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Last Updated: Thursday, 29 November 2007, 00:02 GMT
Elections watchdog backs reforms
Ron Gould
The commission backed Ron Gould's recommendations
Sweeping reforms to Scotland's election system have been backed by the Electoral Commission.

The commission, which scrutinises how ballots are run, said it could "see merit" in transferring control of elections from Westminster to Holyrood.

That was one of the recommendations in the Gould report, which examined the Holyrood election fiasco in May.

The results process was besieged by delays and saw more than 140,000 ballot papers rejected.

Scottish Parliament and local council elections took place on the same day using separate electoral systems.

Elections to Holyrood used a new ballot paper design and the local authority wards were allocated using a proportional representation system for the first time.

A month ago Mr Gould, a Canadian expert brought in by the Electoral Commission, said Scotland's voters were "treated as an afterthought" in the planning and organisation of the May elections.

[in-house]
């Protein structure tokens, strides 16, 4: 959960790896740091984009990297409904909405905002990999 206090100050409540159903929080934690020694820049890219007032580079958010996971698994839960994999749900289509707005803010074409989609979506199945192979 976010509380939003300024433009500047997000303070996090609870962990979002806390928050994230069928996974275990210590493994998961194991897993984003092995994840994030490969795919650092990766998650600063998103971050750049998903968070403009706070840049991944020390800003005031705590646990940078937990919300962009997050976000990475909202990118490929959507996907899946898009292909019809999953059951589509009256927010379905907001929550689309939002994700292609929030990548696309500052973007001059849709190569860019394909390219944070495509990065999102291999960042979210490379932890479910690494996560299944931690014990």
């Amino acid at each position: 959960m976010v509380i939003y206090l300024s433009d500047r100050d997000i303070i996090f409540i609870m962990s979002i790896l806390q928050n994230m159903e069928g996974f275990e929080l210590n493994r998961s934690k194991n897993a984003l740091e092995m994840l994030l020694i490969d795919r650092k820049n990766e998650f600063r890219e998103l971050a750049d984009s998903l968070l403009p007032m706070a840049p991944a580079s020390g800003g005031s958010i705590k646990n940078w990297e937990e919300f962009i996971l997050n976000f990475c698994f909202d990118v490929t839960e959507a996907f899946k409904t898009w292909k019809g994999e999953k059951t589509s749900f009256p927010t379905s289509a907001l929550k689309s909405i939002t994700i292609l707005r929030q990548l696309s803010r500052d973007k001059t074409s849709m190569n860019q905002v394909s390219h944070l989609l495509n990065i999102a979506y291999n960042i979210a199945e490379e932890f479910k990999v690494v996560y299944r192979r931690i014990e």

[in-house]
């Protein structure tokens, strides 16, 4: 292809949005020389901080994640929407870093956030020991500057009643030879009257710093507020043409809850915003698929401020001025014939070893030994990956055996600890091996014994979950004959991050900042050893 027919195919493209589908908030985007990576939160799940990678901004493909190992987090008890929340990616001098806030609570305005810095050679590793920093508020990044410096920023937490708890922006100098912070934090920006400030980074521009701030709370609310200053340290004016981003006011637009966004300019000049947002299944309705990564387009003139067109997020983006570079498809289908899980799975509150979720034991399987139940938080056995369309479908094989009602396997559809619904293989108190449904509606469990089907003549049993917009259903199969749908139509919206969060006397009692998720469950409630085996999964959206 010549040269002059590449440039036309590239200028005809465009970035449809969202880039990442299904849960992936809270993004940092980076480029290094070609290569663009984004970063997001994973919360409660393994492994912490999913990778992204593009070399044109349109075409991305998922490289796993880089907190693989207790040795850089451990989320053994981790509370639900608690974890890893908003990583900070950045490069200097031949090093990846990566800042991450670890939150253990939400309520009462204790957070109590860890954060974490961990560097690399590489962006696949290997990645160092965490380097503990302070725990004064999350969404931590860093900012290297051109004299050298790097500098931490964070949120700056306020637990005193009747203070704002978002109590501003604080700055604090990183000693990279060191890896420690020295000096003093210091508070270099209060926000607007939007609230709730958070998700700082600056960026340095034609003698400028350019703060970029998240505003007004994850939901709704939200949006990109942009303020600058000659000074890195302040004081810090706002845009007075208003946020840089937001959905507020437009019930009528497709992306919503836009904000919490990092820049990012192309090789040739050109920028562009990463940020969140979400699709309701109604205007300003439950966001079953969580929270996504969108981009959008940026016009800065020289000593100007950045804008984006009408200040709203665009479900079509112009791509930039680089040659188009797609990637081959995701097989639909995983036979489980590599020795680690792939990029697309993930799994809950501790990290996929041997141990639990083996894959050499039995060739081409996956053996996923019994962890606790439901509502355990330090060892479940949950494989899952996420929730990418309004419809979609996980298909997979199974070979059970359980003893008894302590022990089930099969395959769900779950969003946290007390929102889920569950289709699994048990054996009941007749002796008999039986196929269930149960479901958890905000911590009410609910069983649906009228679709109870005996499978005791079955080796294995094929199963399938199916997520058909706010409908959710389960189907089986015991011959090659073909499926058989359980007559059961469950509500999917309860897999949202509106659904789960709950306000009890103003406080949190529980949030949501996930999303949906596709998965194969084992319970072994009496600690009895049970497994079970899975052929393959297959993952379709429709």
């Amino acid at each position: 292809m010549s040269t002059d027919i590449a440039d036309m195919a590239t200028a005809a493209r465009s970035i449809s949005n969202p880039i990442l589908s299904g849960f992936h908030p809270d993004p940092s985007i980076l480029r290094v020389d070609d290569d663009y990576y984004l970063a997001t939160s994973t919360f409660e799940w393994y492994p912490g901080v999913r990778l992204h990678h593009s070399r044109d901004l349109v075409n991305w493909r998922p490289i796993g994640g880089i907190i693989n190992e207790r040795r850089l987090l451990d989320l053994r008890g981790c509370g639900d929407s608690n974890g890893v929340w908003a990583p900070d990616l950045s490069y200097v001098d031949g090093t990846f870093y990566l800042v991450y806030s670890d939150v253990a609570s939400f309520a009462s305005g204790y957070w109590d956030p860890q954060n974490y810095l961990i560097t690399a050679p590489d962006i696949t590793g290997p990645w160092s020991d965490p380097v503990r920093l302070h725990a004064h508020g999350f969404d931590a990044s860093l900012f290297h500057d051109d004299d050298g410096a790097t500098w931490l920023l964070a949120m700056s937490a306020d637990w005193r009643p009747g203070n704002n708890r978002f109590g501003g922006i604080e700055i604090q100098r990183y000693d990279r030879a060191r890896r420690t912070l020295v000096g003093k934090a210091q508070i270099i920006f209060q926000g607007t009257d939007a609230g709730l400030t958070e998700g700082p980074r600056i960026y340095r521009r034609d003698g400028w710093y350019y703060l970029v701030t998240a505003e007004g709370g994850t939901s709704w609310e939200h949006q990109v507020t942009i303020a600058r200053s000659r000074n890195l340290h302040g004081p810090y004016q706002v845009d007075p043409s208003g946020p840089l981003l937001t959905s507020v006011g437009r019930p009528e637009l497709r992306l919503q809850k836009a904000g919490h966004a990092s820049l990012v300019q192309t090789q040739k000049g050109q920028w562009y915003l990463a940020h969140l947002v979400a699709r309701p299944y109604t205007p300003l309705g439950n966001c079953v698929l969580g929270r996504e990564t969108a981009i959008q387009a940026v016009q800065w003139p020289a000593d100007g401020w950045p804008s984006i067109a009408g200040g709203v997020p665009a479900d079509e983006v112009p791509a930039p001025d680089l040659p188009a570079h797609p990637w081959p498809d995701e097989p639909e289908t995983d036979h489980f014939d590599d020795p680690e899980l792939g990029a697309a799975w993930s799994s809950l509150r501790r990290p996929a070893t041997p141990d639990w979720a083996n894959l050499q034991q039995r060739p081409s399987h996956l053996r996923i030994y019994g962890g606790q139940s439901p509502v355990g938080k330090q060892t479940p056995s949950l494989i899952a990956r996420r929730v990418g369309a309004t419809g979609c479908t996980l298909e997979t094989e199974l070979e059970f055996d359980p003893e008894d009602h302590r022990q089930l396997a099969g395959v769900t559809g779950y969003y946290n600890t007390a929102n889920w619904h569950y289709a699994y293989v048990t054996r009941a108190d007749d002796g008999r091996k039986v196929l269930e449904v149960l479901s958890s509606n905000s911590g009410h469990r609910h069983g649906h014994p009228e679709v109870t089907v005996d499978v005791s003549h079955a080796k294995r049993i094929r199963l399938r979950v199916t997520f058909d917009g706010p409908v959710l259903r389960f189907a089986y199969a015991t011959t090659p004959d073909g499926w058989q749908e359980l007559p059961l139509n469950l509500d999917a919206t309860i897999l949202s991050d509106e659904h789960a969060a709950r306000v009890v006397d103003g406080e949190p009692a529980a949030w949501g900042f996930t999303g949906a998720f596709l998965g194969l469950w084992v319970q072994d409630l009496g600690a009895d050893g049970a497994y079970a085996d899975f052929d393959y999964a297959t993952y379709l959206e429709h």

It is vital that the voter comes first
Sir Neil McIntosh
Electoral commissioner

The commission agreed that the Scottish Parliament and local council elections should be held on separate days.

It also said there should be two separate ballot papers for Holyrood constituency and regional list votes and there must be less meddling by officials and politicians.

The Electoral Commission promised to set out new rules for ballot paper design, including how parties describe themselves.

At present, the Holyrood elections are overseen by Westminster, while the Scottish Parliament has control of local authority polls.

The commission said it would be less confusing if Holyrood ran both but it wanted to study the implications for other elections, such as Westminster and Europe.

Electoral Commissioner Sir Neil McIntosh said: "The commission welcomes the recommendations put forward by Mr Gould and we will be taking a lead in working towards solutions.

"We will be bringing together all those involved in elections to consider ways that we can improve electoral administration. It is vital that the voter comes first."

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03 Sep 07 |  Scotland


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